Death of a Much Loved Mother

There is so much I want to write and say about Mum, but little of it is relevant to the scope of this blog, which is the story of my Christianity and deconversion from it. However, Mum was a major influence on my life and the story of her life is a genuinely interesting one which I think could be told on its own. I often entertain the idea of attempting to write her story myself. She certainly deserves it.

Mum’s death from Pancreatic Cancer a little over three years ago had a huge impact on me and I am definitely not over it. Writing this blog entry will likely be the hardest one I do. Mum’s death also came at the time when my Christian faith died. The two are not related, one definitely did not cause the other, at least not for me.

“I can’t believe in a God who would let this happen to Mum”

Those are not my words, rather they are the words of my youngest brother. He said it to me while she was still alive. My brother lived with Mum (and our step-father) for the last three years of Mum’s life and saw the cancer slowly kill her. He cared for her daily, cooked for her and confided with her. During that time I watched my brother change into the man that he now is and it makes me immensely proud to be his brother.

Mum’s death affected him deeply too. We are both witness much of what Mum went through in Zambia, one small snippet is referred to here (https://confessionsofayec.wordpress.com/2010/11/02/coming-close-to-being-an-orphan/) and we are witnesses to her unending dignity, love and patience. In fact at her funeral, several people made references to this event where she was kidnapped from the farm we lived on and commented on how she responded to it.

My brother was far more damning about God in Mum’s final years than I was. He was blunt, if there was a God, then that would mean he watched Mum through her life serve Him and suffer greatly physically and mentally and still serve Him, and serve Him well. Then in her early 60s let her suffer and die with what is arguably the worst cancer you could get today. Surely such a woman deserved better from God and God should reward such service.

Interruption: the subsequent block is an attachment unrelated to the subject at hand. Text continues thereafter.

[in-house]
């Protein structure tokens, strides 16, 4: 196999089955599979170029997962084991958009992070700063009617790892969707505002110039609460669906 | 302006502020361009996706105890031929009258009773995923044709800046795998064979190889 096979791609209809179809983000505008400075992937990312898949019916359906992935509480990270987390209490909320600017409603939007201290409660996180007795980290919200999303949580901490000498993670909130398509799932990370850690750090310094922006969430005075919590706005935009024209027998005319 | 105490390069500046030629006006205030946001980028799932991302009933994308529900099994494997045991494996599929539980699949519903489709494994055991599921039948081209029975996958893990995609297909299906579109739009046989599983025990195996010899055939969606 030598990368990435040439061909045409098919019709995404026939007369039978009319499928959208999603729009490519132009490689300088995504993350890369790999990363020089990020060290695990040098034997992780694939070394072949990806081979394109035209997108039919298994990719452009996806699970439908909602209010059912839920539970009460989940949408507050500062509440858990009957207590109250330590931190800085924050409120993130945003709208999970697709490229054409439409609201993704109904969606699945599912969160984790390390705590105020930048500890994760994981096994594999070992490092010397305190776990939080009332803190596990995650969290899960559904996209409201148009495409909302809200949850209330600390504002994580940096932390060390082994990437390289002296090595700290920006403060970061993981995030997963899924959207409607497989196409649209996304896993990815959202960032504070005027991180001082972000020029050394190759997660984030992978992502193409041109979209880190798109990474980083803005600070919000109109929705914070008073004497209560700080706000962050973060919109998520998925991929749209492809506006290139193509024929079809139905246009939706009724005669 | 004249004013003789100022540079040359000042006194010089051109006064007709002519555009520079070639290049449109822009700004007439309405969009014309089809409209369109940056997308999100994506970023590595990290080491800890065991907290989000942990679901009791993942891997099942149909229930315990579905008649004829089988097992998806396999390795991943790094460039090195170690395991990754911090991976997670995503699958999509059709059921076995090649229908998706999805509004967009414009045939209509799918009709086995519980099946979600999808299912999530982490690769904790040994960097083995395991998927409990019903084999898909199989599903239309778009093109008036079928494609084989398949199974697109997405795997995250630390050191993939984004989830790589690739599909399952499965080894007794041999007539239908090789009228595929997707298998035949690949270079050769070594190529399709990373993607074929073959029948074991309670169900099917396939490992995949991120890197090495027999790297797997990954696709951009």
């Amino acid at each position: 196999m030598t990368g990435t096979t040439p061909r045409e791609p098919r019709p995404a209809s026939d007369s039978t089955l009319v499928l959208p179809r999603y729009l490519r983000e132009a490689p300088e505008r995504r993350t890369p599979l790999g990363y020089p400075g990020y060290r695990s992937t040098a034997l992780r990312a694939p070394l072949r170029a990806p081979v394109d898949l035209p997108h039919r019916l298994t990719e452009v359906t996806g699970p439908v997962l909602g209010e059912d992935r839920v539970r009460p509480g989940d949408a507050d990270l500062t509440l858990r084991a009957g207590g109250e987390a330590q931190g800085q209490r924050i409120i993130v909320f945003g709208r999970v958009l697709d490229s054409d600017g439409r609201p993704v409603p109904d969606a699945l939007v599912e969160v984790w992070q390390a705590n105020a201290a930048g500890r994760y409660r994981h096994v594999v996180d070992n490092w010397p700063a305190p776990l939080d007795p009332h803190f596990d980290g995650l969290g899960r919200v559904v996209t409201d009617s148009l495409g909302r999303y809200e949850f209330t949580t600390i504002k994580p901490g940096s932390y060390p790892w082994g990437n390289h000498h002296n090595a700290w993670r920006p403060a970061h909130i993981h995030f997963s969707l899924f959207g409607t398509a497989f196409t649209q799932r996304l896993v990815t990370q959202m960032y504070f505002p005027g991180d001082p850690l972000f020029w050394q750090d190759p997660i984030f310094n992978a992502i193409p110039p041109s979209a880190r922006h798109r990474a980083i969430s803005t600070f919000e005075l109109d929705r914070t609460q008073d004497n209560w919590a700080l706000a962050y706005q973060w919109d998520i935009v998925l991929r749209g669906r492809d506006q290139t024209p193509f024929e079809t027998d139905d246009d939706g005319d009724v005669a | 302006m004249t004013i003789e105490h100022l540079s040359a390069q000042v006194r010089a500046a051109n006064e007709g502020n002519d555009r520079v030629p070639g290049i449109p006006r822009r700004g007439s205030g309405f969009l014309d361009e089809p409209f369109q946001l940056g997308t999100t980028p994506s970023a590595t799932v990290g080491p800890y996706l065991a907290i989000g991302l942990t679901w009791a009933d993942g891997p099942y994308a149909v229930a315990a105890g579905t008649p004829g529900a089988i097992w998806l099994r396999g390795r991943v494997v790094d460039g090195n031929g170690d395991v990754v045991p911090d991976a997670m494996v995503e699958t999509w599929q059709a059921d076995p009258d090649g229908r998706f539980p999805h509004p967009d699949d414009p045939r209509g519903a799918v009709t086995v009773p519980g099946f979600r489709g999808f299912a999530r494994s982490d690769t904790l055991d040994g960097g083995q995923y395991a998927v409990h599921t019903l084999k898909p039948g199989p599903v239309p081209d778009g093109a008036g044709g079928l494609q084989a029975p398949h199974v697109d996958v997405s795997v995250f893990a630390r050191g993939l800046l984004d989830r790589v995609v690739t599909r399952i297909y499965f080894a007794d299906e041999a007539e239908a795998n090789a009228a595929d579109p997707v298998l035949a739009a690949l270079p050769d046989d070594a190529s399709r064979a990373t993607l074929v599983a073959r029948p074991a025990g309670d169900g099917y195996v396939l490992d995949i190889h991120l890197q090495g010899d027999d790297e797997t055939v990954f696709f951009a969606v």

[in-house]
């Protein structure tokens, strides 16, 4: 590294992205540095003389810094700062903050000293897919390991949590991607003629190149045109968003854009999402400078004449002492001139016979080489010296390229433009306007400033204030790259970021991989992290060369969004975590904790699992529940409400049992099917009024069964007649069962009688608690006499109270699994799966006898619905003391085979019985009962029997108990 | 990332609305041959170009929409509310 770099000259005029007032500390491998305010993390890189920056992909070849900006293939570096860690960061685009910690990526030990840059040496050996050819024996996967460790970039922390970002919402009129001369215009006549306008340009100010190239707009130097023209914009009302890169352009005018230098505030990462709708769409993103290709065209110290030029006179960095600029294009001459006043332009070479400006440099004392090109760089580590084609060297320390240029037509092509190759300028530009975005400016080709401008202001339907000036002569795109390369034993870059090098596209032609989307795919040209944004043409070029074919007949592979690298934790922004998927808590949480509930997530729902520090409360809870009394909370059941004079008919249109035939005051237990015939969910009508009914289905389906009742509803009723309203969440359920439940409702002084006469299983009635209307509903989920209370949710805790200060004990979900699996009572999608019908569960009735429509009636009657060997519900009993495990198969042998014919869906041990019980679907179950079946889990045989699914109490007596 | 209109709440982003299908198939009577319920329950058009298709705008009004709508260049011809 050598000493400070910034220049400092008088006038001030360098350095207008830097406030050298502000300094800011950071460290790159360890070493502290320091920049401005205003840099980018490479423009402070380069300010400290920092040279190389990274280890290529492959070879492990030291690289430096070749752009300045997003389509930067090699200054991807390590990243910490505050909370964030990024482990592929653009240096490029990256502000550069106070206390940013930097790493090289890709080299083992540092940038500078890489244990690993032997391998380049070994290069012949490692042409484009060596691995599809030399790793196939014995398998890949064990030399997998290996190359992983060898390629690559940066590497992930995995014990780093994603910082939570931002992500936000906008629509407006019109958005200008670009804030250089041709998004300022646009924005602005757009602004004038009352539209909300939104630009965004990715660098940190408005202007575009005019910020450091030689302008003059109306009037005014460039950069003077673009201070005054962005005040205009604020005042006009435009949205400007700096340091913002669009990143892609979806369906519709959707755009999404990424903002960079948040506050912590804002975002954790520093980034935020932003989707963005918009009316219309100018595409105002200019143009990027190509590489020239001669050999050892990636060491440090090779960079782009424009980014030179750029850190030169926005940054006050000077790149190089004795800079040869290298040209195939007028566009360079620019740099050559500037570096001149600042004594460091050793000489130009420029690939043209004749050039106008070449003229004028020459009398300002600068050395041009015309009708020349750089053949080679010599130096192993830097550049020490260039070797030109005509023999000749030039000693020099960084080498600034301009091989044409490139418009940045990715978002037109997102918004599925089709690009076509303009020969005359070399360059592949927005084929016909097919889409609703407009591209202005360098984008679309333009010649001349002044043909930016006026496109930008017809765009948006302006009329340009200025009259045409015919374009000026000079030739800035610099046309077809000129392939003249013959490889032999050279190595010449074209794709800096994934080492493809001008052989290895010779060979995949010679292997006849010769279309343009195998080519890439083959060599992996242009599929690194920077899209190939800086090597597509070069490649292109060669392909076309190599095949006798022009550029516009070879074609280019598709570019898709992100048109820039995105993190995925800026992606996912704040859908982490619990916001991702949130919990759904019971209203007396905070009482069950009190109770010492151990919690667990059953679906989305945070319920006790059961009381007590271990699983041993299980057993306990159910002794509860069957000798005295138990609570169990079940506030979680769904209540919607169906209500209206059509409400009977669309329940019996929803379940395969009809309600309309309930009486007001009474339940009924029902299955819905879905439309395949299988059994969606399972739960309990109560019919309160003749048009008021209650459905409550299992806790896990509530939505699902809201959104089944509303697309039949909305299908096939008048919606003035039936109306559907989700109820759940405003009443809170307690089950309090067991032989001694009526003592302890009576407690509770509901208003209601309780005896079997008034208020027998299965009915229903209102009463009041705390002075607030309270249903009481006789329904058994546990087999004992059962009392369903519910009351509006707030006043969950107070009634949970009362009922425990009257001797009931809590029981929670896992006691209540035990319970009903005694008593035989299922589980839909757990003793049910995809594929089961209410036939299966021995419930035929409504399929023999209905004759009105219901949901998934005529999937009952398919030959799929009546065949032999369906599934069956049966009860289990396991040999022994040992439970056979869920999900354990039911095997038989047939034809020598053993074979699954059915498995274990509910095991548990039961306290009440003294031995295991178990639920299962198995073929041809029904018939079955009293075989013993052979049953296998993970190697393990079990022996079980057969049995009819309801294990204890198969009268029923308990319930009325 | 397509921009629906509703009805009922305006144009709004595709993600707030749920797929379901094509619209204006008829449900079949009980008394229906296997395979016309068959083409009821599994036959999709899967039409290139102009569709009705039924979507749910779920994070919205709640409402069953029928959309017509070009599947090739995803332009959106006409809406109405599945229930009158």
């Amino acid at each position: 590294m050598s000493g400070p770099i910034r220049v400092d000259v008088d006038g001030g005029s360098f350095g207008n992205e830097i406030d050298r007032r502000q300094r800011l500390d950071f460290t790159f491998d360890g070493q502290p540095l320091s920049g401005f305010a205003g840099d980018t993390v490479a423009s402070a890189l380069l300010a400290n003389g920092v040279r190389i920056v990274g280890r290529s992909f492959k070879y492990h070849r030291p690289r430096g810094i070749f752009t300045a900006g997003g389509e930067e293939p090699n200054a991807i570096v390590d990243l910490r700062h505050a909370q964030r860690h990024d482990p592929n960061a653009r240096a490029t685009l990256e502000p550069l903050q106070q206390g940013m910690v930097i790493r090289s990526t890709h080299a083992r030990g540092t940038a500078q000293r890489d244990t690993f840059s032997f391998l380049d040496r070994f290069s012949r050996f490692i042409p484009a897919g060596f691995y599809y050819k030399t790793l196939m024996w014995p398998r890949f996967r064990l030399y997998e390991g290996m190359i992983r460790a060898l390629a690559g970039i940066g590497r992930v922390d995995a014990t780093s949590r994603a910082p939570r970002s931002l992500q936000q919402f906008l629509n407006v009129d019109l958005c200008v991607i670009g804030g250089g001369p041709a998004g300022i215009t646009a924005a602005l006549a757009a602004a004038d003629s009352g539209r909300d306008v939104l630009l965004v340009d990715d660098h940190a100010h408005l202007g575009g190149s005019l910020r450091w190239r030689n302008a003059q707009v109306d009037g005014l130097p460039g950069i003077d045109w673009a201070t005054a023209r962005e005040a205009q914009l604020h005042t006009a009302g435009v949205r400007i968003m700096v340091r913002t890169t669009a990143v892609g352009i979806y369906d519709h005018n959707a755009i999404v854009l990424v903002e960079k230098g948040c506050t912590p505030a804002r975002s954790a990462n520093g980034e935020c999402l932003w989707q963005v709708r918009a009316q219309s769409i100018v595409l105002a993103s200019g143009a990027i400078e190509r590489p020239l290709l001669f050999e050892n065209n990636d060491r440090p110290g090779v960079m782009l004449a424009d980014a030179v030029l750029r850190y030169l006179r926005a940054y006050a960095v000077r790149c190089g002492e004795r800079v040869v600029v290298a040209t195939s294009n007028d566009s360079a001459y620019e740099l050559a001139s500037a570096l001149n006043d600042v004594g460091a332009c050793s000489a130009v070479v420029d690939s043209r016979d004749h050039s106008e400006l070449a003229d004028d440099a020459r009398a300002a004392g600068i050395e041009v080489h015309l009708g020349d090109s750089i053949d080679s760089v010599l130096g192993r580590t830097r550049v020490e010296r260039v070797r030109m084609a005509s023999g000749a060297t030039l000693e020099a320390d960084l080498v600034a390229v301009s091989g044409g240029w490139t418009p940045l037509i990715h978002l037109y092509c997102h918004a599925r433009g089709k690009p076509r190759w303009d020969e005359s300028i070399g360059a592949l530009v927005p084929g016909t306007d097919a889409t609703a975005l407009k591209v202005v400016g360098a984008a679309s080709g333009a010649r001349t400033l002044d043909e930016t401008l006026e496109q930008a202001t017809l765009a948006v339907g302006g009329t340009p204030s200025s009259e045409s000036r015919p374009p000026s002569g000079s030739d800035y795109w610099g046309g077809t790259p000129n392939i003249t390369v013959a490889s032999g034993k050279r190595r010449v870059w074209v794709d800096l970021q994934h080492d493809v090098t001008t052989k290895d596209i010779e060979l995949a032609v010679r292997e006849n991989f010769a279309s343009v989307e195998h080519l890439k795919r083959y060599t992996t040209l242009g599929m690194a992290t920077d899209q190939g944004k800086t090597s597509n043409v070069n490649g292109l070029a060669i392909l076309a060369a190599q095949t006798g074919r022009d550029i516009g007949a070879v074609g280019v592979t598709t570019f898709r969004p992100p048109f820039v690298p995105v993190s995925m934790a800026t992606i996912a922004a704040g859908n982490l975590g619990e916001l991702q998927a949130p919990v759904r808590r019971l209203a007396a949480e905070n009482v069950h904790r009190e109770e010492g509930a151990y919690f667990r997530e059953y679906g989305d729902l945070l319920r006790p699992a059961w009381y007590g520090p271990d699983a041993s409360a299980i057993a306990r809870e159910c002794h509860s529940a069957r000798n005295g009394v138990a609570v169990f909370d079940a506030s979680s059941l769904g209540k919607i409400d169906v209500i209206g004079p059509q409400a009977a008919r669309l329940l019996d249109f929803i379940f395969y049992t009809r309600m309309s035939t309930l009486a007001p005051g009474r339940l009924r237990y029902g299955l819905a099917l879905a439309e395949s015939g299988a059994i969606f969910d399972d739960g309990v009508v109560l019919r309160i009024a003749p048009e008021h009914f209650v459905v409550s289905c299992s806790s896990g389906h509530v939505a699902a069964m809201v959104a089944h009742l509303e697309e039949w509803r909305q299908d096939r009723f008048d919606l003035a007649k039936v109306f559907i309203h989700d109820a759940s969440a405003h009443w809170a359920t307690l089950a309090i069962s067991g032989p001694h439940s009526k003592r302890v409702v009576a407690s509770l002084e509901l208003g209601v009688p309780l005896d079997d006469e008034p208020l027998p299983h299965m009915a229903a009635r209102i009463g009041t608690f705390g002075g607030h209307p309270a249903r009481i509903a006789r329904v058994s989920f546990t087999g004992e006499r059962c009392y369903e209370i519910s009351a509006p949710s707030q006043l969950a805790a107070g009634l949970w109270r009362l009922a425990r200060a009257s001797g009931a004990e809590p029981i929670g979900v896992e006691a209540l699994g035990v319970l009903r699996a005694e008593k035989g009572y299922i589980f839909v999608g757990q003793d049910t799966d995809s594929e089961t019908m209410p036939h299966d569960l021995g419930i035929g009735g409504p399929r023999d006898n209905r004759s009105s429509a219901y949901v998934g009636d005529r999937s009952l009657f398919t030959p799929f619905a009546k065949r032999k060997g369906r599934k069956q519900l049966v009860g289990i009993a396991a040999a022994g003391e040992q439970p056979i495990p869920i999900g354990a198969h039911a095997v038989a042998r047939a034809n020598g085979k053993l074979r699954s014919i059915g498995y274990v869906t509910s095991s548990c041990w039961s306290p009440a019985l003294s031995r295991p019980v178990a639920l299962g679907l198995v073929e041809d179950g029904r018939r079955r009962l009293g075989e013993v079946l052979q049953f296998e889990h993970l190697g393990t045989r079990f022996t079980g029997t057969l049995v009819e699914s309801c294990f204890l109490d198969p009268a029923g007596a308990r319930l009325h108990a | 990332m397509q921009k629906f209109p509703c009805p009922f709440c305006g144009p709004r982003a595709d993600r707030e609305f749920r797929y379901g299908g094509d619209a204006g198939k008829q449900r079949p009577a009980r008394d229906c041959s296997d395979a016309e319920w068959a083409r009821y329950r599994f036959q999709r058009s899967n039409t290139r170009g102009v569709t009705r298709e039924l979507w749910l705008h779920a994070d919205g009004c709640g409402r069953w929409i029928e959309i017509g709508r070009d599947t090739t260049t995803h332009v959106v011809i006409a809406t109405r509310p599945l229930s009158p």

I could see my brother’s point, but I didn’t agree; despite my faltering faith I wasn’t going to buy into the argument that bad things happening to good people means there is no God. My brothers story is very different from mine and I wasn’t at all surprised by his reasoning. He’d long ago stopped living like a Christian and I figured his faith was long past rescuing. I think this experience for him was just a final nail in the coffin.

I couldn’t tell Mum about my loss of faith. I was still processing it myself and the acceptance of what was to come and the grief that followed complicated that somewhat. Would I tell her now if she was alive and well still? I don’t know. I did ponder on telling her but decided against it, given the circumstances I didn’t want to put the spiritual worries of another son onto her.

It wouldn’t be until some months after Mum’s funeral that I would tell my brother about my loss of faith.

 

 

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4 thoughts on “Death of a Much Loved Mother

  1. Pingback: Has he left the church? Should I go to see him? « Confessions Of A YEC

  2. Pingback: Coming Out – part 2 « Confessions Of A YEC

  3. Pingback: Choosing Death « Confessions Of A YEC

  4. Pingback: Is There a Specific Event That Turned me? – Confessions Of A YEC

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